HBO always had a parent company. And early on, that was Time Inc. And there were a lot of people who, particularly after HBO was losing money, 1976 was its most difficult year, it lost millions of dollars, which was a big deal back then.

Jim Shepley, who was the president of Time Inc., basically said to everybody, ” We’re going to stay the course.” You can’t, undervalue the importance of the power of somebody who really believes in an idea.

The third headline: disruption works. It is a vital ingredient to success. Early on in HBO’s history, they decided that they weren’t going to mimic what the networks were doing. They were going to do something different. And a prime example of that is the comedy world.

If you were a comedian in the late ’70s and the ’80s, your dream was to be on The Tonight Show with Johnny Carson. And if you were so lucky to get on The Tonight Show with Johnny Carson, you probably had about four and a half minutes’ standup. The network censors would basically do a colonoscopy on your standup, because there were these subjects that you couldn’t talk about, words that you couldn’t say.

Along comes HBO and Michael Fuchs, “We’re going to give you an hour. And not only that, you can say whatever you want.” George Carlin HBO comedy special doing the seven words that you can’t say on television. I mean, what could be more mind-blowing than that?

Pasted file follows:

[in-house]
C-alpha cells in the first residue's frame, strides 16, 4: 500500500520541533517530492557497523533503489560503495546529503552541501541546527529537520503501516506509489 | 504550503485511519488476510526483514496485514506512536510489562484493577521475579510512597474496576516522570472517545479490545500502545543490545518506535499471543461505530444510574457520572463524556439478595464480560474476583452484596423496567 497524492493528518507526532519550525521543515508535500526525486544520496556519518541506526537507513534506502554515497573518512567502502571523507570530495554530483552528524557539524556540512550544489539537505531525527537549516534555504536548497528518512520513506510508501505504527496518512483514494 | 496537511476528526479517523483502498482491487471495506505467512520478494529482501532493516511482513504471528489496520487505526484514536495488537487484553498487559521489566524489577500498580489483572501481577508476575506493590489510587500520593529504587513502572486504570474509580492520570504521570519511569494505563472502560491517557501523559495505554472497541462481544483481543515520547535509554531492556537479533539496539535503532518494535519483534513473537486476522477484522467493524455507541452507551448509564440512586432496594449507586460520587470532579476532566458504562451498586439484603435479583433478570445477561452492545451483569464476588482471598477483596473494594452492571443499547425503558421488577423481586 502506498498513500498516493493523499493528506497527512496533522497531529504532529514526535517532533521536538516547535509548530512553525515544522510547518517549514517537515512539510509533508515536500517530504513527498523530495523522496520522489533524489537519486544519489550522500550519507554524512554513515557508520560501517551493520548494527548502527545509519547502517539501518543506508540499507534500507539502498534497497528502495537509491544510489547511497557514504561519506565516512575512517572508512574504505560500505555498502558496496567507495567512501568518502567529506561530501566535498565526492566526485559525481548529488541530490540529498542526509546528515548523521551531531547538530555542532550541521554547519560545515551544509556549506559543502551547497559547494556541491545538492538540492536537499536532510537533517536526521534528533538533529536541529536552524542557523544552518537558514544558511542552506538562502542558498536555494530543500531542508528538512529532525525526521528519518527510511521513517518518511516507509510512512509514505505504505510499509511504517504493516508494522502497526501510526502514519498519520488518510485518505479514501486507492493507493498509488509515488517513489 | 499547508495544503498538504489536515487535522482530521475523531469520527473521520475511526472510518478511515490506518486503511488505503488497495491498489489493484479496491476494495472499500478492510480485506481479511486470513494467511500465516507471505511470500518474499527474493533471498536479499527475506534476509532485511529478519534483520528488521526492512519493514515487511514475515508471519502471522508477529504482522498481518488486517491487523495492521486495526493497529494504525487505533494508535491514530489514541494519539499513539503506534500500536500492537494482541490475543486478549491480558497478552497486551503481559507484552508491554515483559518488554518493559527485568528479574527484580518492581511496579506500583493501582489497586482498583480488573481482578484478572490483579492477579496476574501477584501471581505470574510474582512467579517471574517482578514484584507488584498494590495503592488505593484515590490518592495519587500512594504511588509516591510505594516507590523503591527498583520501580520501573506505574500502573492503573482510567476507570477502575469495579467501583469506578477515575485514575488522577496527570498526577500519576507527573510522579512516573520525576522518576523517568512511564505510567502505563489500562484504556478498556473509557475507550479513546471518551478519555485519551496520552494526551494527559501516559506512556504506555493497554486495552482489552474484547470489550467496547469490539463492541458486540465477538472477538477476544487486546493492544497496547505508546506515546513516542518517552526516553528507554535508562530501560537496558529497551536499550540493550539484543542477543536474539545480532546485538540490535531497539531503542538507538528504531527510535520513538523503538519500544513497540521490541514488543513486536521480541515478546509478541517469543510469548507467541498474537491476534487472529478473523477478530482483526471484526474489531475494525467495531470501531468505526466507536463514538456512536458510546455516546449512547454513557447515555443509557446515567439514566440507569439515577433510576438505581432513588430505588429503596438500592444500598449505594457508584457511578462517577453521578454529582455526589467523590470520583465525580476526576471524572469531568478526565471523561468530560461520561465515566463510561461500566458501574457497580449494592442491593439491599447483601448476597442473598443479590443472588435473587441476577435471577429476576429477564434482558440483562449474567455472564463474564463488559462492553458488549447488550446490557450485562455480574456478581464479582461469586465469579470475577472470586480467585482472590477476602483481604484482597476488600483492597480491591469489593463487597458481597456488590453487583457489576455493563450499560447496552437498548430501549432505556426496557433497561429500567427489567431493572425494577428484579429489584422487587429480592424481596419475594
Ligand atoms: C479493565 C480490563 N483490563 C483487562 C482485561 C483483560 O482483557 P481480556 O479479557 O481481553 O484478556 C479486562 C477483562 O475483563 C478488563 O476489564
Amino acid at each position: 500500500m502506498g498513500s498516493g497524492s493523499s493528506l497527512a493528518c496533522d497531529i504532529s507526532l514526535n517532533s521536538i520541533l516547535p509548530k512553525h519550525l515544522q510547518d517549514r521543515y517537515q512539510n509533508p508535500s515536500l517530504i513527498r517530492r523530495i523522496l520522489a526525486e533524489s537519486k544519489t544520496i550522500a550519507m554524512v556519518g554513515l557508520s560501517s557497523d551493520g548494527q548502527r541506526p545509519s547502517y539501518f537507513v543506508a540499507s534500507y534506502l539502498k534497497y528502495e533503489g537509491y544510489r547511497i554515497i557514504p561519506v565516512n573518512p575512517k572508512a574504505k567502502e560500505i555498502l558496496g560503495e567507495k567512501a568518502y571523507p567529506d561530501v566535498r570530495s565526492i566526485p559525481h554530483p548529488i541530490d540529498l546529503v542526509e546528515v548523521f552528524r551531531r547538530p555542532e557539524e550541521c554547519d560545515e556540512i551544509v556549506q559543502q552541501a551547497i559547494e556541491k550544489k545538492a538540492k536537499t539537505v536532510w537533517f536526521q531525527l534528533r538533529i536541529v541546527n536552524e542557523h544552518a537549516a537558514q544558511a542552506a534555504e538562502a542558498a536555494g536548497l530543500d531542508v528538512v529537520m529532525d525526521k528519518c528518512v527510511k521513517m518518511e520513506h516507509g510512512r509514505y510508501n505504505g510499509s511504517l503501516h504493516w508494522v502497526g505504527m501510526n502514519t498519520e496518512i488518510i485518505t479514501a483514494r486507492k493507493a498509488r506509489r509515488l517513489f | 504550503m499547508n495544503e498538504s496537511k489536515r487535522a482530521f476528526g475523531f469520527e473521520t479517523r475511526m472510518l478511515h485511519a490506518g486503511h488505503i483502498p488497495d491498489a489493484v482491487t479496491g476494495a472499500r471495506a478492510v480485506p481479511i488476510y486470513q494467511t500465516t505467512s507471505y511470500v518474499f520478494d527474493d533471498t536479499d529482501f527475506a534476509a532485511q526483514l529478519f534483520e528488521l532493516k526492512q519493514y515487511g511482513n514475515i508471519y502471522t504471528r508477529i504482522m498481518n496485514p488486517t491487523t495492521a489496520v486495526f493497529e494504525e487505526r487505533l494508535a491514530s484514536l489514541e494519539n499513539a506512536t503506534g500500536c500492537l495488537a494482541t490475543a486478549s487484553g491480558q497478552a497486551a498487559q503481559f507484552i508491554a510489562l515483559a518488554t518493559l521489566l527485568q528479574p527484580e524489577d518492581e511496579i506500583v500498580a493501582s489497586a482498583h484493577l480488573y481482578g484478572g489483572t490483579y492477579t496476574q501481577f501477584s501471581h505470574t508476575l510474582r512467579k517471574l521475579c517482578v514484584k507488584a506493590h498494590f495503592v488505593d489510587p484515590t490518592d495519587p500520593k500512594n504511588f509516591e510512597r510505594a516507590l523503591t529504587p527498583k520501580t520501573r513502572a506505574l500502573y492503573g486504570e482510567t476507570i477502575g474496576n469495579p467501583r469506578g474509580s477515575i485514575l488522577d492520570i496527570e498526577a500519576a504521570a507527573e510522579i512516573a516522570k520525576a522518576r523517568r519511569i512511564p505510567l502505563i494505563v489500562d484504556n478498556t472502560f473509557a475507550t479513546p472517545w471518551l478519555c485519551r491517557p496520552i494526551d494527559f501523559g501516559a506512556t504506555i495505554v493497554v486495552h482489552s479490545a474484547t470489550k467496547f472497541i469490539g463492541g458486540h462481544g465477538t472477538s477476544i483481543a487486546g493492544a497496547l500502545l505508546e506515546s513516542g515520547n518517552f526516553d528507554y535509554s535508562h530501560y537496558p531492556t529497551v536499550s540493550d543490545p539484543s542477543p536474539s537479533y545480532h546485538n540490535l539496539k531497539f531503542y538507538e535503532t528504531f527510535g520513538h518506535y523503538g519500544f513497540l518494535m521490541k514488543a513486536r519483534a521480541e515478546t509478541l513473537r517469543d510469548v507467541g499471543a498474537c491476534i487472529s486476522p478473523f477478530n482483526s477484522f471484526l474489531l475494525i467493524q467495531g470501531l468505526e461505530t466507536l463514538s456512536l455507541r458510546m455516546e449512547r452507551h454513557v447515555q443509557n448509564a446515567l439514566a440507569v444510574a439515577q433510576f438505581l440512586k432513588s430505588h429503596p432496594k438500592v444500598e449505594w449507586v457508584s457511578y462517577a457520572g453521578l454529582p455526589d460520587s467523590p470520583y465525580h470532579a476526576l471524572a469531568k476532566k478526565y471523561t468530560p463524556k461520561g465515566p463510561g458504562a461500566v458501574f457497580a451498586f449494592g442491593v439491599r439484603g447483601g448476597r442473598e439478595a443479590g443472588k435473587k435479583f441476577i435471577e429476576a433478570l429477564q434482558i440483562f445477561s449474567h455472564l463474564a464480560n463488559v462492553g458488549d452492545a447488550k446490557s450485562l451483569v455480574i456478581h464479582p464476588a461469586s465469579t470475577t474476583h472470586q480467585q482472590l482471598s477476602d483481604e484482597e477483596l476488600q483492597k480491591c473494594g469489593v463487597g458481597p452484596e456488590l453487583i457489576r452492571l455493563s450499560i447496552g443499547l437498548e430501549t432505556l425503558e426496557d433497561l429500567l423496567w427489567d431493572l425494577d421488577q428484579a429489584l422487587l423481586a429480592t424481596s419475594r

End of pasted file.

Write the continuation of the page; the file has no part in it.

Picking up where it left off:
Steve Martin, George Carlin, Eddie Murphy: The list is incredible. And many comedians look to HBO as one of the major engines of their career.

The fourth thing is HBO decided that, unlike the networks, they weren’t going to micromanage the creative process. One of the ways that they could bring creative talent over to HBO was to give them the freedom and the agency to do what they want. Oz was one of the most important early dramas on HBO, and Chris Albrecht, who was running programming at the time, said to Tom Fontana, the creator of Oz, “What’s one of the things that you were never able to do at a network?” And Fontana looked at him, and he said, “Well, we could never kill off the main lead in the first episode.” And Albrecht said to him, “Do it.”

When you talk to David Chase, the creator of The Sopranos, Larry David, Curb Your Enthusiasm, David Simon, the brilliant mind behind The Wire: the things that they bring up is their ability to have a vision for their show and not be interfered with.

Then finally, the fifth, “When the Lord wants to punish, he answers your prayers.” HBO wreaked havoc on both the movie studios and the networks early on in its history by coming up with new paradigms. And lo and behold, the same thing was done to them by Netflix. And once you get into 2012 and onward, HBO is on the defensive. They’re no longer the only game in town that’s offering and playing by this playbook.

You can ride this wave of success for quite some time, but then it’s only a question of time ’til someone comes along and does the same thing to you that you did to the people you were conquering decades ago.

James Andrew Miller Q&A:

Please wait while flipbook is loading. For more related info, FAQs and issues please refer to DearFlip WordPress Flipbook Plugin Help documentation.


Ari Ciment

Topic: Catching Omicron, Brain Fog, and Figuring Out Covid Treatments in Real Time
Bio: Pulmonologist and Critical Care at Mt. Sinai Hospital in Miami Beach
Ari Ciment Q&A:

Please wait while flipbook is loading. For more related info, FAQs and issues please refer to DearFlip WordPress Flipbook Plugin Help documentation.